The next month the Washington Post published “Notes of a Substitute Teacher,” which asked, “How is it realistically possible for a substitute teacher to be prepared for all contingencies?” More profound questions were asked about the educational system that substitutes endeavor to support: Does having the same teacher day after day necessarily mean students experience consistency? What is all our alleged consistency really accomplishing?

Almost no teachers left lesson plans. Some left terse notes like: “Have students draw their emotions using charcoal.” At best, they left busywork. Teachers who left scant or no instructions sent an implicit message: use your creative discretion.

After that school year, the financially-strapped school system eliminated more than 800 permanent teaching positions. As schools readied to reopen for the fall, 50 teachers were summarily fired. The teachers’ union threatened to strike over “unmanageable class sizes, cuts in the school budget and mass confusion at the opening of the city’s schools.” Ten days later, teachers struck in 56 schools and immobilized the educational process in most of the other 132. When the strike ended, I breathed again. I needed the work and the kids needed the schools.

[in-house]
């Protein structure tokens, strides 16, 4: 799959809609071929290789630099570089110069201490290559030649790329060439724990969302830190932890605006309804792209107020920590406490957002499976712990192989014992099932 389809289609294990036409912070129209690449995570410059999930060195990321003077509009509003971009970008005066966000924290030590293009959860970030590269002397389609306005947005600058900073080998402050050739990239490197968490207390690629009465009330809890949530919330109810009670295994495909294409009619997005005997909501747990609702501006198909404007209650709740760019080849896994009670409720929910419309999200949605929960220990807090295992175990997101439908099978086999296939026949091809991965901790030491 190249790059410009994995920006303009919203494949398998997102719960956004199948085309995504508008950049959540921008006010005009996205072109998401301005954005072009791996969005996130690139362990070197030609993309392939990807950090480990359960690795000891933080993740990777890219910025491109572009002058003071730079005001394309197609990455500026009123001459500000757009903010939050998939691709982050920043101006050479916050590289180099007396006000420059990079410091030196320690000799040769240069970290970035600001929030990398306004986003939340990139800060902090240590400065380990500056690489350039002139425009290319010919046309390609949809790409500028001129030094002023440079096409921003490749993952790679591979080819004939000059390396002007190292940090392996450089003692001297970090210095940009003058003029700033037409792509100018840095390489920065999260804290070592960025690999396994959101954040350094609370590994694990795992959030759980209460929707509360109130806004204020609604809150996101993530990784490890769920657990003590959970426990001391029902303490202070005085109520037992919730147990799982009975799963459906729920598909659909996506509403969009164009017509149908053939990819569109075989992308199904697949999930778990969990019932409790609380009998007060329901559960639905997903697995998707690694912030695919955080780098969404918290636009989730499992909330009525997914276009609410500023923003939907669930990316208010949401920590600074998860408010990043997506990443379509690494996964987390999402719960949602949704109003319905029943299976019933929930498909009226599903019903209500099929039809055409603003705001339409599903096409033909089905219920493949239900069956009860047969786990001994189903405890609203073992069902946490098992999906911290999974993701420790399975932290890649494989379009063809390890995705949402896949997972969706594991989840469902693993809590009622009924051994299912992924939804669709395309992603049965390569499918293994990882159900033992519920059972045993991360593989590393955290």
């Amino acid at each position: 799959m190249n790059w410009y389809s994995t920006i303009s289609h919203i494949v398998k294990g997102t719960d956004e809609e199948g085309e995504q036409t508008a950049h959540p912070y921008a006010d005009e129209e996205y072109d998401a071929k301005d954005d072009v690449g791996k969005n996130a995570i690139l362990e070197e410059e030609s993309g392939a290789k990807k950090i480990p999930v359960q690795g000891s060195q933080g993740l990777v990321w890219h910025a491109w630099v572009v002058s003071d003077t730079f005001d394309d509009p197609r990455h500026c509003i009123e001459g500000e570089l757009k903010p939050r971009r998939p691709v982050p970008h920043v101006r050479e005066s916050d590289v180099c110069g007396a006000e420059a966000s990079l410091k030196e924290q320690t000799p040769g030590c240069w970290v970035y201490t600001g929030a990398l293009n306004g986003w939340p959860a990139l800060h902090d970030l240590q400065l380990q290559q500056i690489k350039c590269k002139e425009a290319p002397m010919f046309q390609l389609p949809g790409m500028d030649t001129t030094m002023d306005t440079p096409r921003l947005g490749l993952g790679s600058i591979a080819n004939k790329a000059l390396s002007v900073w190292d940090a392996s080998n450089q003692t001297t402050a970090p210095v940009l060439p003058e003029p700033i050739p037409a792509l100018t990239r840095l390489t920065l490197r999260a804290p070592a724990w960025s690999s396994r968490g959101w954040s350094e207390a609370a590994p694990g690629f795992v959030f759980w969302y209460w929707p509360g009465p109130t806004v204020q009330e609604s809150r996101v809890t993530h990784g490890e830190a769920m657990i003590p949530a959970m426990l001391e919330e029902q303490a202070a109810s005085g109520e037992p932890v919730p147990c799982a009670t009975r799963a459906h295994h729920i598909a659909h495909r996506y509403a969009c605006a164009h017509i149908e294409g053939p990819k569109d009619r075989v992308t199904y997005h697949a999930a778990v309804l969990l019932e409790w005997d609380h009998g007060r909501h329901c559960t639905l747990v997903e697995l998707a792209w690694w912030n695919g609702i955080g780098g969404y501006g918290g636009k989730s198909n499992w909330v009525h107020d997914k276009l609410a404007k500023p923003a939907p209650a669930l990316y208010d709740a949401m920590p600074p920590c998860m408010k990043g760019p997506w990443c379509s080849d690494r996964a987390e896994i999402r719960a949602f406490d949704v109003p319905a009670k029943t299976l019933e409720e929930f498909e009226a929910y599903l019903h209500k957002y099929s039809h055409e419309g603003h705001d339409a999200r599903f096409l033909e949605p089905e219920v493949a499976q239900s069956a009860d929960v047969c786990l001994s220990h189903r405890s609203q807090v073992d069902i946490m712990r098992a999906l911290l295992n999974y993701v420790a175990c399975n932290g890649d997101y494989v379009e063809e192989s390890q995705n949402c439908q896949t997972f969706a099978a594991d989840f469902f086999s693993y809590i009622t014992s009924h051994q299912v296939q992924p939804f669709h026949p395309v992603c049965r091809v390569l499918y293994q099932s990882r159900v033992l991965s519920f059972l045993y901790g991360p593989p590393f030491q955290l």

Unable to fill a position vacancy, Banneker hired me to teach electricity to 7th graders as a long-term sub. I accepted, despite fleeting concerns I might inadvertently electrocute some unsuspecting students. My nickname “Mr. Shoes” had spread from Cardozo, two blocks away, to Banneker, its feeder school. I had cachet. I knew if I engaged students in devising the learning process, they’d draw each other into the intrigue. I tried sketching the movement of atoms and neutrons on the blackboard but couldn’t hold their attention. So I worked with students to choreograph dances so they could feel how atoms and neutrons move. As they morphed into atoms and neutrons, they learned, with joy and laughter, until mastery.